Harkin Statement on President Obama’s Appointments to the NLRB and CFPB
WASHINGTON—Today, Senator Tom Harkin (D-IA), Chairman of the Senate Health, Education, Labor and Pensions Committee, spoke on the floor of the Senate in support of President Obama’s recent appointments to the National Labor Relations Board and the Consumer Financial Protection Bureau.
Below are his full remarks, as prepared for delivery:
“Mr. President, I rise today to respond to some of the shrill rhetoric and outright misinformation regarding President Obama’s recent recess appointments to the National Labor Relations Board and the Consumer Financial Protection Bureau. When all the political grandstanding is done, at the heart of this dispute is the ability of these two agencies to carry out their congressionally mandated function: one is charged with defending the rights of consumers and the other the rights of workers. Partisan obstruction and filibusters prevented confirmation of nominees to lead both of these agencies, which would have crippled their legal authority to act. With the rights of millions of American workers and consumers on the line, the President did what was unquestionably his duty to preserve the functioning of two critically important agencies – agencies that are essential cornerstones of our effort to rebuild and restore our struggling middle class.
“At a time when our nation is engaged in serious soul-searching about the growing gap between the haves and the have-nots, the missions of the Consumer Bureau and the Labor Board have become particularly essential. These are small agencies, but they are tasked with the vital responsibility of standing up for consumers and workers against Wall Street and powerful corporations. Indeed, the true significance of the debate over the President’s recess appointments is not about legislative and executive power or the meaning of pro forma sessions, but about whether we will let the powerful and well-connected use the political process to rig the system, or if instead we will enact and enforce laws that give workers and consumers a fighting chance at a decent middle class life.
“As a centerpiece of the Dodd-Frank bill to rein in the recklessness on Wall Street, the idea behind the Consumer Bureau is simple. We need a cop on the beat looking out for the best interests of consumers that use financial products – just as we have regulators looking out for the financial health of banks.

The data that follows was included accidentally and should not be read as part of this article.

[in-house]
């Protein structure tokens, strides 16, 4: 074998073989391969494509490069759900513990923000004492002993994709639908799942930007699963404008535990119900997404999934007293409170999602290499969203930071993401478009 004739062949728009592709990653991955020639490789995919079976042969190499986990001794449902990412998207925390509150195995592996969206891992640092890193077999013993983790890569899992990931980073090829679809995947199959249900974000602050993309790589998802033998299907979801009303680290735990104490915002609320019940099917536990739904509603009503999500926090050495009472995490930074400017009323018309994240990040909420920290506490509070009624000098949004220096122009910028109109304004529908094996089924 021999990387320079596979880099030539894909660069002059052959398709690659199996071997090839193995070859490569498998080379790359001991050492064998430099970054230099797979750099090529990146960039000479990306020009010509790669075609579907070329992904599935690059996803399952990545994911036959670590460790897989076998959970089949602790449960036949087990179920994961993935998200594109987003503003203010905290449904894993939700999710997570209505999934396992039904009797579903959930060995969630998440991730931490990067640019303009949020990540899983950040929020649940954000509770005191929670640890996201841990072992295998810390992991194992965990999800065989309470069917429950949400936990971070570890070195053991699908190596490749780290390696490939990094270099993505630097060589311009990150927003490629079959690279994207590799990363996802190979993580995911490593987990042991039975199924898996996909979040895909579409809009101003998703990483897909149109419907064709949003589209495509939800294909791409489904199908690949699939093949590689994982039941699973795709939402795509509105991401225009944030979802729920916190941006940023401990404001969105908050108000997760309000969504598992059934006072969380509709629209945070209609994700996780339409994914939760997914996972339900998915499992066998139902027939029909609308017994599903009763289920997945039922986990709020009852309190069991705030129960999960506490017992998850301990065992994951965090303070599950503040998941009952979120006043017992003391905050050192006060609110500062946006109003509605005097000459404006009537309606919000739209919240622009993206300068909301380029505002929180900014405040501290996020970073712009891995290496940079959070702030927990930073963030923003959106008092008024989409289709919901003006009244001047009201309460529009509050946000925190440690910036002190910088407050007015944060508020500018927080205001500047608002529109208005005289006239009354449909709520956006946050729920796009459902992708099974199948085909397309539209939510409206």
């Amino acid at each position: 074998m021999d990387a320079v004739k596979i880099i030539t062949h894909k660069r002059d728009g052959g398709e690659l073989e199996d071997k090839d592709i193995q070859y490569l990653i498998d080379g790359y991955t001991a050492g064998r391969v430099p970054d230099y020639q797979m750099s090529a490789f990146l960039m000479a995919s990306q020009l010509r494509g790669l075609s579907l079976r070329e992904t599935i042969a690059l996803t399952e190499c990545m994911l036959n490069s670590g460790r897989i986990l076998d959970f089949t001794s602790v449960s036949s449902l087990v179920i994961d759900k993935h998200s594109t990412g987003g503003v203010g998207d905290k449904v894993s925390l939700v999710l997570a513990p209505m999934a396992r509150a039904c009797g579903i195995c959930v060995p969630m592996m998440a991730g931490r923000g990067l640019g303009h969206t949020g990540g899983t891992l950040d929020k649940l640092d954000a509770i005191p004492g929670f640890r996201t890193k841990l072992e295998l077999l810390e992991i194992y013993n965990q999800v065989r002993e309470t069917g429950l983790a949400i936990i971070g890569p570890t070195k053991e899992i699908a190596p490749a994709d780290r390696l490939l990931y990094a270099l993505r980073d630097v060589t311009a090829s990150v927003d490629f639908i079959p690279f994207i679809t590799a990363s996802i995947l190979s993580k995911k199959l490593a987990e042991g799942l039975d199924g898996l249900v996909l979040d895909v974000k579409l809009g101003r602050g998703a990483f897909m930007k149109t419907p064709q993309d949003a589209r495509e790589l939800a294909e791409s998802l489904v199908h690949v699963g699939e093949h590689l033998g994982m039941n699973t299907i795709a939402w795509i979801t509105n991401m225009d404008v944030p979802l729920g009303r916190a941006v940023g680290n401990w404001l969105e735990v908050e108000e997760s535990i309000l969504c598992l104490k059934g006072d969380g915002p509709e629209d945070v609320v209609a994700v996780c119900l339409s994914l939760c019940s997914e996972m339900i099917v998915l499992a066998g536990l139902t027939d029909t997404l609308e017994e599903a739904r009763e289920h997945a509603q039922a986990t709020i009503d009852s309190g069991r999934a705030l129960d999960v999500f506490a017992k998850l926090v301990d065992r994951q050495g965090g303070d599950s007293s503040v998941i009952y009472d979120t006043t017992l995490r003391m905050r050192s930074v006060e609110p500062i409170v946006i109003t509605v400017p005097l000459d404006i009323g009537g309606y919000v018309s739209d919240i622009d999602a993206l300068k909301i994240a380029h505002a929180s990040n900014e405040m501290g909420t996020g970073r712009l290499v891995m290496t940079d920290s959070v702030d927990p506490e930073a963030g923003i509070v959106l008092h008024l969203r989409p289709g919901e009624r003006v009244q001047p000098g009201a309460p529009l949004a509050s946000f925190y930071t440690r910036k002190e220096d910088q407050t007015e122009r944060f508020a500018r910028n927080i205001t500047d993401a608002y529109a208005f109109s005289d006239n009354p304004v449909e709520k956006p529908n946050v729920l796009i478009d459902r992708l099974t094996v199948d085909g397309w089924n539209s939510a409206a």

“A strong Consumer Financial Protection Bureau will ensure that consumers are not lured into debt through hidden fees. It will simplify disclosures and reduce paperwork so consumers are not faced with mountains of paperwork they can’t understand. It will oversee providers of consumer credit such as payday lenders, which for years have acted like banks but without facing banking regulation. Additionally, as student debt surpasses credit card debt as the largest source of consumer debt, the Bureau can play a critical role in helping families better understand the increasing challenges of financing a college education as well as bringing some sanity to the private student loan marketplace.
“Despite these laudable goals, Republicans refused to confirm Richard Cordray, the President’s nominee to lead the agency, unless the President would agree to water down the law and weaken consumer protections. Forty-four Republican Senators served notice that they would not confirm anyone – let me repeat that, anyone – to the position of Director unless structural changes were made to the Bureau that would effectively gut its ability to stand up for consumers. When the President refused, they filibustered and prevented an up or down vote on this nomination, leaving the Consumer Bureau unable to fully interpret and enforce the law. As a consequence, Americans across the country were left in limbo with limited ability to stand up to big banks and financial scam artists. Leaving the Bureau so powerless was unacceptable. So the President has no choice but to use his Constitutional authority to ensure that this critical agency can continue to perform its important mission.
“The ramifications of Republican obstruction were even more dire at the Labor Board, where the impending loss of a quorum of members meant that the Board would become totally inoperable if the President didn’t step in to fill the vacancies. Like the Consumer Bureau, the NLRB is a government agency tasked with standing up working families. In its very text, the Act creating the Board also establishes that the policy of the United States is to encourage the process of collective bargaining. Senator Robert Wagner of New York, the Act’s author in 1935, explained that collective bargaining would increase the purchasing power of American workers and, therefore, aid our national recovery from the Great Depression. The law was one of the cornerstones of a new American economic policy that created the largest middle class in history, gave rise to the economic boom that transformed the world, and brought economic security and a better life to generations of Americans.
“Unfortunately, not everyone agrees with this mission. Some very powerful interests think that a few at the very top should have a monopoly on power in our economy, and they should be able to set all the rules. These interests have lined up allies in Congress to wage a relentless crusade against the Board. In all my years in public office, I’ve never seen anything like it.